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آذربايجان سر ايران

تاريخ ايران زمين



Patterns of Global Terrorism: 1993
Overview of State-Sponsored Terrorism
Department of State Publication 10136
Office of the Secretary of State
Office of the Coordinator for Counterterrorism
Released April 1994


International terrorism would not have flourished as it has during the past few decades without the funding, training, safehaven, weapons, and logistic support provided to terrorists by sovereign states. For this reason, a primary aim of our counterterrorism policy has been to apply pressure to such states to cease and desist in that support and to make them pay the cost if they persist. We do this by publicly identifying state sponsors and by imposing economic, diplomatic, and sometimes military sanctions. Seven nations are designated as states that sponsor international terrorism: Cuba, Iran, Iraq, Libya, North Korea, Sudan, and Syria.
Iran remains the most dangerous sponsor and the greatest source of concern to US policymakers. While Americans are no longer held hostage by Iranian surrogates, that government continues to kill dissidents and other enemies wherever it can find them. It continues to fund and train extremists who seek to overthrow friendly and secular governments, such as Egypt and Tunisia. Iran is totally opposed to the Middle East peace process, and it arms and funds those who share that view. The fatwa against Salman Rushdie remains in effect; there is a strong possibility that the attempted murder in October of the Norwegian publisher of Rushdie's book is connected to the fatwa.


Iran again was the most active state sponsor of terrorism in 1993 and was implicated in terrorist attacks in Italy, Turkey, and Pakistan. Its intelligence services support terrorist acts--either directly or through extremist groups--aimed primarily against opponents of the regime living abroad. Although neither Iran nor its surrogate Hizballah has launched an attack on US interests since 1991, Iran still surveils US missions and personnel. Tehran's policymakers view terrorism as a valid tool to accomplish their political objectives, and acts of terrorism are approved at the highest levels of the Iranian Government. During the year, Iranian- sponsored terrorist attacks were less frequent in Western Europe and the Middle East, favored venues of the past, but were more frequent in other areas, especially Turkey and Pakistan.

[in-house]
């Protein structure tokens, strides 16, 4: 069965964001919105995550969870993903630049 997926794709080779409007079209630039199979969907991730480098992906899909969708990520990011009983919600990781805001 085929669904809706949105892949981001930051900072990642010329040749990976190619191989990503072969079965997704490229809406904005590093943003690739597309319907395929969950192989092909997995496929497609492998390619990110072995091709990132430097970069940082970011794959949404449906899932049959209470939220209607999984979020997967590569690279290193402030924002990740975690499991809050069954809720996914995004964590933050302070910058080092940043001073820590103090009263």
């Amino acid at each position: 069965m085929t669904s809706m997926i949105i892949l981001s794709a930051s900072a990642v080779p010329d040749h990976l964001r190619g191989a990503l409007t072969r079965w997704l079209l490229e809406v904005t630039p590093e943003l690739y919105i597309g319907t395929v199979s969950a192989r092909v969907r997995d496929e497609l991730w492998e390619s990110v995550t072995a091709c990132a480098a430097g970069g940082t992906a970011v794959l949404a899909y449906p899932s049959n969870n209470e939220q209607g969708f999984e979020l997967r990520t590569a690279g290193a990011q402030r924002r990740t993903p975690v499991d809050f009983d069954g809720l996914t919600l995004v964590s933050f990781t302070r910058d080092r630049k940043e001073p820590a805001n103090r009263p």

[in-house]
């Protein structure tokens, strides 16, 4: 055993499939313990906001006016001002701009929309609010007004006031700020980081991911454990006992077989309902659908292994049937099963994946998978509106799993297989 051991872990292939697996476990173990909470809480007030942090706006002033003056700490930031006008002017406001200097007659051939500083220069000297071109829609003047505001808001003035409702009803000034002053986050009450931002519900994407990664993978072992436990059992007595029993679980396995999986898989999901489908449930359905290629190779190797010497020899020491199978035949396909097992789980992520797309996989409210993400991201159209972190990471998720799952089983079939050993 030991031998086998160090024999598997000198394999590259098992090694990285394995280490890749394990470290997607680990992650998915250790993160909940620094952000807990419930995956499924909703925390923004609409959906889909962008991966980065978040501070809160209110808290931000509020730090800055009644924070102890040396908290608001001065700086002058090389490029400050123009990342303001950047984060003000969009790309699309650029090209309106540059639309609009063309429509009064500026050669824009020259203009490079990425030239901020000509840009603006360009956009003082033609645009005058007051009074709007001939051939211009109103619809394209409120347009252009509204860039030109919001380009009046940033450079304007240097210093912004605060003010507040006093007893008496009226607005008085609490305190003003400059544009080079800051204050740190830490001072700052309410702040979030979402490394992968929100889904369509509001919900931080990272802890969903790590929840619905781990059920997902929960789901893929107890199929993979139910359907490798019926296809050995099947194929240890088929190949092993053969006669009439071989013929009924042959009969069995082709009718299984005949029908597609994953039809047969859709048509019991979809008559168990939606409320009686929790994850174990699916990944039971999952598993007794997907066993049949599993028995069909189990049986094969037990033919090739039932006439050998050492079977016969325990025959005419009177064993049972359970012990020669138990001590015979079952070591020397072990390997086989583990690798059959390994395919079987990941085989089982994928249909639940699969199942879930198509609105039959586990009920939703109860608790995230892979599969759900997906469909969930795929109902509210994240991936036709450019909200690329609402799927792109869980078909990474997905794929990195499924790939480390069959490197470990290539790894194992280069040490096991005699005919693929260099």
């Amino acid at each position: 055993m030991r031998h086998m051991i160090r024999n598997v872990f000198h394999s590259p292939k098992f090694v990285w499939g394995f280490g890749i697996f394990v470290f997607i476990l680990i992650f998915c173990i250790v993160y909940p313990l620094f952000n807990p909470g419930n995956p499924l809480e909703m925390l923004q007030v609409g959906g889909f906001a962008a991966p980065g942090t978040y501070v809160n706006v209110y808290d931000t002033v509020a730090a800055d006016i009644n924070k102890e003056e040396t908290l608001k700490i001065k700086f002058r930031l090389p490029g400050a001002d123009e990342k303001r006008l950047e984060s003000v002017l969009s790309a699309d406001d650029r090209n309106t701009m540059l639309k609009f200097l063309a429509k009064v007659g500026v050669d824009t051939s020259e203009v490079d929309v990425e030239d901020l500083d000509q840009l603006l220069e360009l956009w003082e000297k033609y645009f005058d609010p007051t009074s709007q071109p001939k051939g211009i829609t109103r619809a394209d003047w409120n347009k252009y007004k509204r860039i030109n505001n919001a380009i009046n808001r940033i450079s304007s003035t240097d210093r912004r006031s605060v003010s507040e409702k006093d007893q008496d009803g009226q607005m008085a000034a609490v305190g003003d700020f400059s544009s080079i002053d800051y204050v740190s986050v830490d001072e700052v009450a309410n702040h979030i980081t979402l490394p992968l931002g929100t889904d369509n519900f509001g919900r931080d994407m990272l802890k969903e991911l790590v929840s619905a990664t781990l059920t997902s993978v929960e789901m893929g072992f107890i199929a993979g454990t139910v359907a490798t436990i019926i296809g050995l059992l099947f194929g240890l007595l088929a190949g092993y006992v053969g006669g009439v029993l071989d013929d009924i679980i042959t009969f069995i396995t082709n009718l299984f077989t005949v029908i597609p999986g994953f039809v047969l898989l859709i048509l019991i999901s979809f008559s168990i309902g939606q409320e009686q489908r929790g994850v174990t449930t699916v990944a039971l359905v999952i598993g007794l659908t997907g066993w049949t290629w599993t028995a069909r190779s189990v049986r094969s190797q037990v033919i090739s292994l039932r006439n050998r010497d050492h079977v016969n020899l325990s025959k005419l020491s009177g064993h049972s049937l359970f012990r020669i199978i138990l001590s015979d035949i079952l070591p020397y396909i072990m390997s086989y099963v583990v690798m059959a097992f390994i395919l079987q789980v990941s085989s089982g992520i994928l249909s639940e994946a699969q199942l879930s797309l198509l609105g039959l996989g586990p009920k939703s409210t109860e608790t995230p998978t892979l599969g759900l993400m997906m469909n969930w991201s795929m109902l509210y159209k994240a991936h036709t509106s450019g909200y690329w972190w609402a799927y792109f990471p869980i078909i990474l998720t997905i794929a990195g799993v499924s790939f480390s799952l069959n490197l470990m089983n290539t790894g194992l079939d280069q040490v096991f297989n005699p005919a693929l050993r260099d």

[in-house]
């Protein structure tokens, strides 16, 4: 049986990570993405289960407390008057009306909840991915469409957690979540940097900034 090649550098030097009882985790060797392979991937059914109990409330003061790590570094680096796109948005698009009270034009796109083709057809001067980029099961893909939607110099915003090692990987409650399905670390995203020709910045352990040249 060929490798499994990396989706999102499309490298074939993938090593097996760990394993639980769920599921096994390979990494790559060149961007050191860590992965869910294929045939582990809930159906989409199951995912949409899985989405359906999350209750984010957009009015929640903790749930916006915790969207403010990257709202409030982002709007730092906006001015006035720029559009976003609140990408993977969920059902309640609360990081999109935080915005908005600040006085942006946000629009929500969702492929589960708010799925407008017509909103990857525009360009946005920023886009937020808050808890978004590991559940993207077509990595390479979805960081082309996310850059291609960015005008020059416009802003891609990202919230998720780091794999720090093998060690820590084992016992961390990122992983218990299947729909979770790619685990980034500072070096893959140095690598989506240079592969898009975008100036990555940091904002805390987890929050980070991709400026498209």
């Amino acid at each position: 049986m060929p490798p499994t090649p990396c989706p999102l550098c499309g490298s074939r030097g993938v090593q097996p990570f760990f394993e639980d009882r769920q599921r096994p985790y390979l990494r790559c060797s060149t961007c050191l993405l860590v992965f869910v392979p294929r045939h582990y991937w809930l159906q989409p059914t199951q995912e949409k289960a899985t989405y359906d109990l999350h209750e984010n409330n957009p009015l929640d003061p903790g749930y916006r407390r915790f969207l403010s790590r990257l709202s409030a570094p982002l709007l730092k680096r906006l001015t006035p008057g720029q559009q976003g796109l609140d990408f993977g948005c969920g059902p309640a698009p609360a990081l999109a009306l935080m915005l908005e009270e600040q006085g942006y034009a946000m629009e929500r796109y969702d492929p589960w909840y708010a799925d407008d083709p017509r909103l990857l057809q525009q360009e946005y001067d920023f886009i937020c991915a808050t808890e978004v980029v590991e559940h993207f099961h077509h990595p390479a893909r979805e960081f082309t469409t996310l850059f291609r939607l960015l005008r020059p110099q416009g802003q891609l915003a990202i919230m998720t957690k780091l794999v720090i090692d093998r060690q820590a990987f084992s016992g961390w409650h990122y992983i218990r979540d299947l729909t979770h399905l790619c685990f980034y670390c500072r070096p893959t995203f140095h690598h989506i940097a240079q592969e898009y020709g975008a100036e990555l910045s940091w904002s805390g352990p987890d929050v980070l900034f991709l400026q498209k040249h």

Iranian intelligence continues to stalk members of the Iranian opposition in the United States, Europe, Asia, and the Middle East. Despite Tehran's attempts to distance itself from direct involvement in terrorist acts, Iran has been linked to several assassinations of dissidents during the past year. Iran was probably responsible for the assassination of at least four members of one opposition group, the Iraq-based Mujahedin-e-Khalq (MEK): one in Italy in March, a second in Pakistan in June in which a bystander was also killed, and two in Turkey in August. The body of a MEK member who was abducted in Istanbul at the end of 1992 has still not been found. In January, the body of another Iranian dissident who had been kidnapped in Istanbul several months before was found. All of the murders were carried out by professional assassins; no arrests have been made.

Iranian intelligence agents are under arrest in Germany and France for their links to murders of Iranian dissidents. One Iranian, identified by German prosecutors as an Iranian intelligence agent, is being tried with four Lebanese Hizballah members for their roles in the murder of three Iranian Kurdish dissidents in Berlin in September 1992. France arrested two Iranians in November 1992 for the murder of MEK leader Kazein Rajavi in Geneva in 1990; on 30 December, France expelled them to Iran, despite an extradition request from Switzerland. They had been in Europe as part of a hit team to assassinate one or more unidentified Iranian dissidents. The French Government explained that it was pursuing French national interests. A French magistrate investigating the killings of former Iranian Prime Minister Shahpur Bakhtiar and an assistant near Paris in 1991 has linked the murder to Iranian intelligence. Three men are being held in French prisons in connection with the murders, including a nephew of President Rafsanjani who was an employee of the Iranian Embassy, and a nephew of the late Ayatollah Khomeini who was an Iranian radio correspondent. French authorities have issued arrest warrants for several other men.